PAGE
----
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Bookmakers blew up lost city of Atlantis

Desdemona Phelps



Lost city of Atlantis sank when Bookmakers blew it up
Legendary city of Atlantis housed beautiful racecourse where all favs won, so bookmakers blew it up to make way for Class 6 rubbish.

The tantalising mystery of Atlantis could finally be solved after experts made the bombshell discovery that bookmakers blew up the legendary lost city thousands of years ago.

According to a newly unearthed manuscript written by philosopher Plato, that has been verified as ‘genuinely authentic’, Atlantis was home to a beautiful all-weather racecourse where all the favourites won.

Considered an advanced utopia, Atlantis racecourse was like no other: on course Atlantean bookmakers weren’t scared of laying a 50 Drachma ew double.

The philosopher, who loved to bet on chariot racing described the track as having (transl, ancient Gk) "no waffling pundits" and where "..clerks didn’t water only half the track to even out the perceived draw-bias".

In Atlantis, Plato said judges 'gave dead heats' and jockeys didn’t 'deliberately veer across the track' to slam their fast-finishing rivals in behind.

So, off-course bookmakers, who were continually losing money paying out on winning bets, "blew it up with dynamite [sic]" so that we, today could have Class 6 sellers and tailed-off second favourites.

Lost Dialogue

What we know of Atlantis today comes from the Greek philosopher's two dialogues from 360 BC, ‘Timaeus’ and ‘Critias’.

But, buried deep within betting giant Mugbet’s collection, a third ‘lost dialogue’ ‘Overroundus’ (a detailed account of the ancient polytrack course) has been unearthed for the first time in two millennia.

Lost city of Atlantis sank when Bookmakers blew it up

Plato (above) loved a bet on chariot racing. His lost dialogue 'Overroundus' gave a vivid account of the beautiful Atlantis racecourse where all the favs won and waffling pundits did not yet exist.

These two texts say Atlantis was 'an island situated in front of the straits called the Pillars of Hercules’ and a sea-faring super power that ‘sank into the sea in a single day and night of misfortune'.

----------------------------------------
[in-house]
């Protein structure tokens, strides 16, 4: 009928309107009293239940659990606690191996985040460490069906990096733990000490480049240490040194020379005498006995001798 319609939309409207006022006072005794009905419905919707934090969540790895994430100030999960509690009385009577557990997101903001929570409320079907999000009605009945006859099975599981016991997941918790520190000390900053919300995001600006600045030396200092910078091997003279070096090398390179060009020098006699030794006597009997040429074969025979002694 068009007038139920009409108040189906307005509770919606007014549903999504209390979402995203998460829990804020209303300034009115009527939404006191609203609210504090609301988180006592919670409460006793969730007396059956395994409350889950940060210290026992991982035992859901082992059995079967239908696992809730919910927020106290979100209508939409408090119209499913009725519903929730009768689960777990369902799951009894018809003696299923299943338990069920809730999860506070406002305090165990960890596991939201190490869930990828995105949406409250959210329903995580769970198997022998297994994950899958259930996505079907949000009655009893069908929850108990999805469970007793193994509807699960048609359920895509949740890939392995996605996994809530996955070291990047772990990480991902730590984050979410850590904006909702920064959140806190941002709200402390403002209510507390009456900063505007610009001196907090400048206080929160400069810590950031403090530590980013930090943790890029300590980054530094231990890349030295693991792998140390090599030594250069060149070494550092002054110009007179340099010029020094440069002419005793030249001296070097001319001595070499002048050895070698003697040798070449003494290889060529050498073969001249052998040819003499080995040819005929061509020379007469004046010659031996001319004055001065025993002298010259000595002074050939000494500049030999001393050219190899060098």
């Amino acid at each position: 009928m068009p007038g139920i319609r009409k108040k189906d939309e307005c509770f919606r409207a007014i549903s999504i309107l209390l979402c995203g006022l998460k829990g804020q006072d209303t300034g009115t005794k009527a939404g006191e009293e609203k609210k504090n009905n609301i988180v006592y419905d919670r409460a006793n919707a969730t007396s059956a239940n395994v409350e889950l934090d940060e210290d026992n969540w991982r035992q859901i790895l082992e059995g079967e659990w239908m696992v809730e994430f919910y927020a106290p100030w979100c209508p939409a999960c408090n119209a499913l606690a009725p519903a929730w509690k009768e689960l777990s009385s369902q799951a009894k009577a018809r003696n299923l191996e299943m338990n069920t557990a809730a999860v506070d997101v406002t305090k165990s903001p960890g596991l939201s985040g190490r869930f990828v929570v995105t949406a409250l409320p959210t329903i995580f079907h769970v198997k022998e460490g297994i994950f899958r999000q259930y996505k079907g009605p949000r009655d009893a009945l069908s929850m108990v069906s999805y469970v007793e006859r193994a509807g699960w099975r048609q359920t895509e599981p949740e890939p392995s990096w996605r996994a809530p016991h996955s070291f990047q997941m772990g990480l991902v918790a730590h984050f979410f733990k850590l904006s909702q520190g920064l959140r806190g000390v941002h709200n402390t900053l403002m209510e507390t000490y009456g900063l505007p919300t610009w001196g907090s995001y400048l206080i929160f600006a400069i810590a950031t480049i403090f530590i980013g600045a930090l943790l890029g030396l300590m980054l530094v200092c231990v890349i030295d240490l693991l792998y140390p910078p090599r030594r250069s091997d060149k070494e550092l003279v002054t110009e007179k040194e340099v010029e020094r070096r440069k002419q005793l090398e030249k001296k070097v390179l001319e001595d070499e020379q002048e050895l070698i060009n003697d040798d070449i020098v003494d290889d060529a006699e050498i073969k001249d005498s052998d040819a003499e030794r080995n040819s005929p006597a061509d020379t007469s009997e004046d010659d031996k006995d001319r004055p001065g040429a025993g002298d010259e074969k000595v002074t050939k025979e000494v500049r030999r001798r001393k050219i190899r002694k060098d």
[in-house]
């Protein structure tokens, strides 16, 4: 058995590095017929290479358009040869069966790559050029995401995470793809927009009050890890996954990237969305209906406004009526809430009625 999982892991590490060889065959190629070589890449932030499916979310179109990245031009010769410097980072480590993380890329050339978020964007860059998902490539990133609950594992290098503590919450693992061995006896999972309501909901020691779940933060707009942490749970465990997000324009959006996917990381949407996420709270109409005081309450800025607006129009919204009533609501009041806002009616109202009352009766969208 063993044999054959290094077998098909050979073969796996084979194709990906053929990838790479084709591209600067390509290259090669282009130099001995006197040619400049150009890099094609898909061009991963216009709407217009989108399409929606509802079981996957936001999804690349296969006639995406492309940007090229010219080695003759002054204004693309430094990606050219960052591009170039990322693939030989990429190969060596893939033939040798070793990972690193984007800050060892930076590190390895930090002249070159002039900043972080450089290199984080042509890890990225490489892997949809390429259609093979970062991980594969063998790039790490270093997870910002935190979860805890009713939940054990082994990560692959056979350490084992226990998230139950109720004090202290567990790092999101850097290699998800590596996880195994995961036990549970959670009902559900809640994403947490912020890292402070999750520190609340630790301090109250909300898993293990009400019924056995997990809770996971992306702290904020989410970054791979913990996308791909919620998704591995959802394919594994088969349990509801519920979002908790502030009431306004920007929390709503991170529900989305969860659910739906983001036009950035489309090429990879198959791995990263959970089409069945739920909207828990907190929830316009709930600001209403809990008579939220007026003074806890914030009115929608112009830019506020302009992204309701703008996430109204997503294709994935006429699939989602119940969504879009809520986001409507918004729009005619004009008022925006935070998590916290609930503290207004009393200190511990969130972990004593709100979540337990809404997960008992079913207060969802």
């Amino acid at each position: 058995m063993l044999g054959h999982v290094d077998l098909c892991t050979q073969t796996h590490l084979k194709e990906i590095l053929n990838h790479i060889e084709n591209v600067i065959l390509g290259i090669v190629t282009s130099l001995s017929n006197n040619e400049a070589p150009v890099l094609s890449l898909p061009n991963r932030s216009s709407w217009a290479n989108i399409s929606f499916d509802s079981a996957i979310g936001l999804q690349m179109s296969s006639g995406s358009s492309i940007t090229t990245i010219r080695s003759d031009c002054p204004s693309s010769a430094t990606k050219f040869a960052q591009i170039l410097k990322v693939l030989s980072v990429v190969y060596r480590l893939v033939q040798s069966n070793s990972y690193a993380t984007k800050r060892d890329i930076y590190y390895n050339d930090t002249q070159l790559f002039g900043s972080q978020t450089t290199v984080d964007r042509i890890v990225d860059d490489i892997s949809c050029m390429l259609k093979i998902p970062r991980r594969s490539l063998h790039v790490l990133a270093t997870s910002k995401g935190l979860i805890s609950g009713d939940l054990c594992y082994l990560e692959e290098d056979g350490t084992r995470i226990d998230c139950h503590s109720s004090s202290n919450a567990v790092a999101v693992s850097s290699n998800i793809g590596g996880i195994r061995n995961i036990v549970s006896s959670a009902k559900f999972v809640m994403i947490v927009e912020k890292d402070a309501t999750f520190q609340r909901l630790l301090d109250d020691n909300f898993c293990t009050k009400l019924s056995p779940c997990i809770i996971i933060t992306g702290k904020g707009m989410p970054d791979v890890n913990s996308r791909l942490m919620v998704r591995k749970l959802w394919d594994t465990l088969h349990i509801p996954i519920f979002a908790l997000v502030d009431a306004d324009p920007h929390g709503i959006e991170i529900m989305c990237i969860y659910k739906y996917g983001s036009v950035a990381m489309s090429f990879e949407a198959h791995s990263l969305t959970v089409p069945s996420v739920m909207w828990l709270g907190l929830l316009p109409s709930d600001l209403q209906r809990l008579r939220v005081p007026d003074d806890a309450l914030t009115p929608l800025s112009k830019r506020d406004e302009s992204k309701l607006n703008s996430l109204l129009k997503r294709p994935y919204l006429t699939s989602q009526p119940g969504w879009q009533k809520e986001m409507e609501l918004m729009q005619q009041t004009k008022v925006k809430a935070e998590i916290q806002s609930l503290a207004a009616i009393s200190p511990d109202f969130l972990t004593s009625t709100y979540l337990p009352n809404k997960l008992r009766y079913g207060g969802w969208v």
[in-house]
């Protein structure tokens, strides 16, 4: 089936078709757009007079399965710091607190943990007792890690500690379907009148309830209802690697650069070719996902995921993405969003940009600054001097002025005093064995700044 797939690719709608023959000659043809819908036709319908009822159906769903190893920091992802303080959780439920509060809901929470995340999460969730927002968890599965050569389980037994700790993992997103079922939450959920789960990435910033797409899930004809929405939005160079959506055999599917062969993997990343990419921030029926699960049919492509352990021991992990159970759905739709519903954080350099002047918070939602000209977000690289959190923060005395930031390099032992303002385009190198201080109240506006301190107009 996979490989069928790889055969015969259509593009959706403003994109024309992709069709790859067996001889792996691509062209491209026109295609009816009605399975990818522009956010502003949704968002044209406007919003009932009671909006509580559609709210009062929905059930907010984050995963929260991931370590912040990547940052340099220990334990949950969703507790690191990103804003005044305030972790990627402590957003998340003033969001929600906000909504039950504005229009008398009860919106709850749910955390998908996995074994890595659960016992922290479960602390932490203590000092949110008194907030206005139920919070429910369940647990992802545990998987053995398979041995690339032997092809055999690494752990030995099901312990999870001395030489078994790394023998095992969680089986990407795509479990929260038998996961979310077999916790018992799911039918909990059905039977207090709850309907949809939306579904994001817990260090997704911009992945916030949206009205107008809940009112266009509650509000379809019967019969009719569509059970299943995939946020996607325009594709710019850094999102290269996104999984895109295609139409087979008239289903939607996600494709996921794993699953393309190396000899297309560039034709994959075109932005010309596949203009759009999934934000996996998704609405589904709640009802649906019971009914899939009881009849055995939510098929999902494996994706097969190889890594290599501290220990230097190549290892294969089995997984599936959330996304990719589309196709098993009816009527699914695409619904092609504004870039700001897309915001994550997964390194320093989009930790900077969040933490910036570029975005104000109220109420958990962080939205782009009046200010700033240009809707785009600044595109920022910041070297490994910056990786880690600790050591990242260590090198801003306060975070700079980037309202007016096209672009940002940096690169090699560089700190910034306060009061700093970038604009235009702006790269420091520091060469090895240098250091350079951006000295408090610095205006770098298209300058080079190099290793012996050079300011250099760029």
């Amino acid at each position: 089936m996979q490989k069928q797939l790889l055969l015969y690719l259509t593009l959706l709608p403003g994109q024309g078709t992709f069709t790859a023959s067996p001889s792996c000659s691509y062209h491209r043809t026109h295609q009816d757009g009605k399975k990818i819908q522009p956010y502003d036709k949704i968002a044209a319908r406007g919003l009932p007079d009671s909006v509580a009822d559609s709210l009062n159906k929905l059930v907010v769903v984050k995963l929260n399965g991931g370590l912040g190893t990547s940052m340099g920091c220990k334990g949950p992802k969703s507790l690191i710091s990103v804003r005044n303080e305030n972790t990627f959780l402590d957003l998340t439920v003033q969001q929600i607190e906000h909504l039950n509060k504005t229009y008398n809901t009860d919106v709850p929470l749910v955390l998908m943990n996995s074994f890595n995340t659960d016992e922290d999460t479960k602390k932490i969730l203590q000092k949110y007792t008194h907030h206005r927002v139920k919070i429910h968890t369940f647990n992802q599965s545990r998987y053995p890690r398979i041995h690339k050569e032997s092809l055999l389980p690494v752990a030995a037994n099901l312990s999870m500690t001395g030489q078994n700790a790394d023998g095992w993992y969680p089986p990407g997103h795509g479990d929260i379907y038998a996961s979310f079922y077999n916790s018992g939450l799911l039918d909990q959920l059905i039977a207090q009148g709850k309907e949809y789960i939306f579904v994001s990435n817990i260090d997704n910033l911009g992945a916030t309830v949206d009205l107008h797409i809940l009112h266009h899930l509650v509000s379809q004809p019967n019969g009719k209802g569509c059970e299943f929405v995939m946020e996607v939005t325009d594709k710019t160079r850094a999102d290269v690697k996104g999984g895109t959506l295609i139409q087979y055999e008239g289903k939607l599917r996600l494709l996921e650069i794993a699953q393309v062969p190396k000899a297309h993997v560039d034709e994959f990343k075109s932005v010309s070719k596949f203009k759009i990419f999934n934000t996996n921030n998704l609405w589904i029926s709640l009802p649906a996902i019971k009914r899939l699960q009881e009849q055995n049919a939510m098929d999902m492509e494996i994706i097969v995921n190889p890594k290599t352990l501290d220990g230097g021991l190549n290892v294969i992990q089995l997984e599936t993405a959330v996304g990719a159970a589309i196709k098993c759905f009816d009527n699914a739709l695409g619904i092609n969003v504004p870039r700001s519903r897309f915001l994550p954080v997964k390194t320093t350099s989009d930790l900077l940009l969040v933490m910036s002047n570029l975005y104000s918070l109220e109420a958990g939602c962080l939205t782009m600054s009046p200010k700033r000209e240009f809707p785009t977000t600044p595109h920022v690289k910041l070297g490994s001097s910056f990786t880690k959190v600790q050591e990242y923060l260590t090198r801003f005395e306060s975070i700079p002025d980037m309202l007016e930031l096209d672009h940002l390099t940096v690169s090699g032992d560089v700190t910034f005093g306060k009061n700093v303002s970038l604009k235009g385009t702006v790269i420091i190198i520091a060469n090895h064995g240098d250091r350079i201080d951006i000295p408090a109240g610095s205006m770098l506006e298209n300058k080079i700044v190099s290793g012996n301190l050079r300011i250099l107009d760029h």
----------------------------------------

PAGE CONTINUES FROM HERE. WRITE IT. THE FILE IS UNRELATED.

For millennia it was believed a giant tsunami engulfed the legendary lost city, forcing it to sink into the ocean.

Only now can it be revealed, the true nature of this terrible 'misfortune'.

Seven Winning Favs

The 4th century brainbox says in Overroundus that one night in 1600 BC, seven well-backed favourites on a seven-race card romped home.

So, losing bookmakers got fed up with the place and annihilated it after going skint.

Scientists who have studied the text say the objective wasn’t to blow up the entire island of Atlantis, but rather just the Group 1 track.

Modern bookmaker, and keeper of the documents, Keith Vim said: “The racecourse was the intended target.

"Ancient bookmakers feared the perfect Atlantis model would become a blueprint for all future tracks and they couldn't have that.

“The lost dialogue shows bookmakers planted bombs under the old grand stand. But the explosives seemed to work a bit too well - blowing a hole in the middle of the concentric circles and sending the entire island down to Poseidon."


Experts now believe this third dialogue was stolen to cover up the bookmakers’ misdeeds.

Professor of Classics at Scutter University, Gareth Timms said: “The discovery of Plato’s lost dialogue proves that bookmakers have had their grubby hands on the pen of history ever since ancient times.

“Atlantis used to be an advanced utopia of half-man, half-god beings.

“Thanks to the bookmakers the only Atlantis we can get to today is the Atlantis Hotel Casino Resort in Dubai, which you can only access via a VIP membership scheme for players who’ve lost thirty grand in an afternoon.”

"No wonder the Atlanteans f*cked off back to their own planet in the Beta Centurai constellation."

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